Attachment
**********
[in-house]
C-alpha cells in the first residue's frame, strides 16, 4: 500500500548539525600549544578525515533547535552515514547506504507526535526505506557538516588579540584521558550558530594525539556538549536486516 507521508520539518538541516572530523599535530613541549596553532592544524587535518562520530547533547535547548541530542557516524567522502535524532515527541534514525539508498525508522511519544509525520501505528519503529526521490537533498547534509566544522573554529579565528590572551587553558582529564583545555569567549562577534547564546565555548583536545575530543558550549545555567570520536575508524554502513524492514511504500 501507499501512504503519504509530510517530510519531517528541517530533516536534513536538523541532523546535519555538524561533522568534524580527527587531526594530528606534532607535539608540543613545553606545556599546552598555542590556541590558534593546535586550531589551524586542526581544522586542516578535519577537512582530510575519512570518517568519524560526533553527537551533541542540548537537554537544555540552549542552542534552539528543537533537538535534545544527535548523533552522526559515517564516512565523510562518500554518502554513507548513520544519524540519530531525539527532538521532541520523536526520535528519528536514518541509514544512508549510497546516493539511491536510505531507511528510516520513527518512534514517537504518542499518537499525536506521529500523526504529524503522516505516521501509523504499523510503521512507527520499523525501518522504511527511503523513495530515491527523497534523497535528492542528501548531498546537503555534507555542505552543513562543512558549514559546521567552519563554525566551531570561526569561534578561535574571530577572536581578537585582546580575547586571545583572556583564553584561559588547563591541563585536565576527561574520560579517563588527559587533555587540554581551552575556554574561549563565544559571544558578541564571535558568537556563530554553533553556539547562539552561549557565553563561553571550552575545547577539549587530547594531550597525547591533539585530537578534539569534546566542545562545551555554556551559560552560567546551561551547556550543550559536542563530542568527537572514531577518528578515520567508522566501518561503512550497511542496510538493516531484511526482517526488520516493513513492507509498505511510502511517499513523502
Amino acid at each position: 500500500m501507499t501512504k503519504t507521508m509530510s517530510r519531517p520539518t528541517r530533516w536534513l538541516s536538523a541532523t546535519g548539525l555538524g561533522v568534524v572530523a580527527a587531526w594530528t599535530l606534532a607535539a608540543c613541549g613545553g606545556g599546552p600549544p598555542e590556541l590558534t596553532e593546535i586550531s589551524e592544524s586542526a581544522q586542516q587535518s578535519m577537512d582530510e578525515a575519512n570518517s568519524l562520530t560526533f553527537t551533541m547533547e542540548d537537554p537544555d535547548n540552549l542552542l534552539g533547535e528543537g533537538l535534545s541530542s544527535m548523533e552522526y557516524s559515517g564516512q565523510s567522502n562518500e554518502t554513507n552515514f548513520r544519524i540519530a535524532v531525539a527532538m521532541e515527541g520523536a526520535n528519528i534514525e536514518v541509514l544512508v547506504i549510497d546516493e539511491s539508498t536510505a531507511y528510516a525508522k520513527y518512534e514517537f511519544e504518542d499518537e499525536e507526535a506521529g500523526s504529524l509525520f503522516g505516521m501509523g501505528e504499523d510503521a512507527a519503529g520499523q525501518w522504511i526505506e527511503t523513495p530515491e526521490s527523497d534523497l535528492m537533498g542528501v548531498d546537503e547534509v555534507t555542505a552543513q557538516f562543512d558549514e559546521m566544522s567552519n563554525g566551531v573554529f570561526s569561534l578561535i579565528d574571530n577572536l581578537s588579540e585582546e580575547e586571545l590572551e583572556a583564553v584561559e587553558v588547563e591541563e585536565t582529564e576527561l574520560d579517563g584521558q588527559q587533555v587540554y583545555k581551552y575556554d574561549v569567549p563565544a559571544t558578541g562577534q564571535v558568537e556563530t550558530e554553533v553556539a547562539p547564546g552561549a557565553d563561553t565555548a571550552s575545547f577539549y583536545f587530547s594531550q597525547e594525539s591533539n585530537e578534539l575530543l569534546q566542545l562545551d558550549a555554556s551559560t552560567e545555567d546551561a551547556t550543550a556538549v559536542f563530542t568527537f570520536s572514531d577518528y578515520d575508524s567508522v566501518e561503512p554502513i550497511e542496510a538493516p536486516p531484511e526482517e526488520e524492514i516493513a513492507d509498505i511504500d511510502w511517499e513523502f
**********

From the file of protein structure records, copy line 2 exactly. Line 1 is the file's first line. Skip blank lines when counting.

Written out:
C-alpha cells in the first residue's frame, strides 16, 4: 500500500548539525600549544578525515533547535552515514547506504507526535526505506557538516588579540584521558550558530594525539556538549536486516 507521508520539518538541516572530523599535530613541549596553532592544524587535518562520530547533547535547548541530542557516524567522502535524532515527541534514525539508498525508522511519544509525520501505528519503529526521490537533498547534509566544522573554529579565528590572551587553558582529564583545555569567549562577534547564546565555548583536545575530543558550549545555567570520536575508524554502513524492514511504500 501507499501512504503519504509530510517530510519531517528541517530533516536534513536538523541532523546535519555538524561533522568534524580527527587531526594530528606534532607535539608540543613545553606545556599546552598555542590556541590558534593546535586550531589551524586542526581544522586542516578535519577537512582530510575519512570518517568519524560526533553527537551533541542540548537537554537544555540552549542552542534552539528543537533537538535534545544527535548523533552522526559515517564516512565523510562518500554518502554513507548513520544519524540519530531525539527532538521532541520523536526520535528519528536514518541509514544512508549510497546516493539511491536510505531507511528510516520513527518512534514517537504518542499518537499525536506521529500523526504529524503522516505516521501509523504499523510503521512507527520499523525501518522504511527511503523513495530515491527523497534523497535528492542528501548531498546537503555534507555542505552543513562543512558549514559546521567552519563554525566551531570561526569561534578561535574571530577572536581578537585582546580575547586571545583572556583564553584561559588547563591541563585536565576527561574520560579517563588527559587533555587540554581551552575556554574561549563565544559571544558578541564571535558568537556563530554553533553556539547562539552561549557565553563561553571550552575545547577539549587530547594531550597525547591533539585530537578534539569534546566542545562545551555554556551559560552560567546551561551547556550543550559536542563530542568527537572514531577518528578515520567508522566501518561503512550497511542496510538493516531484511526482517526488520516493513513492507509498505511510502511517499513523502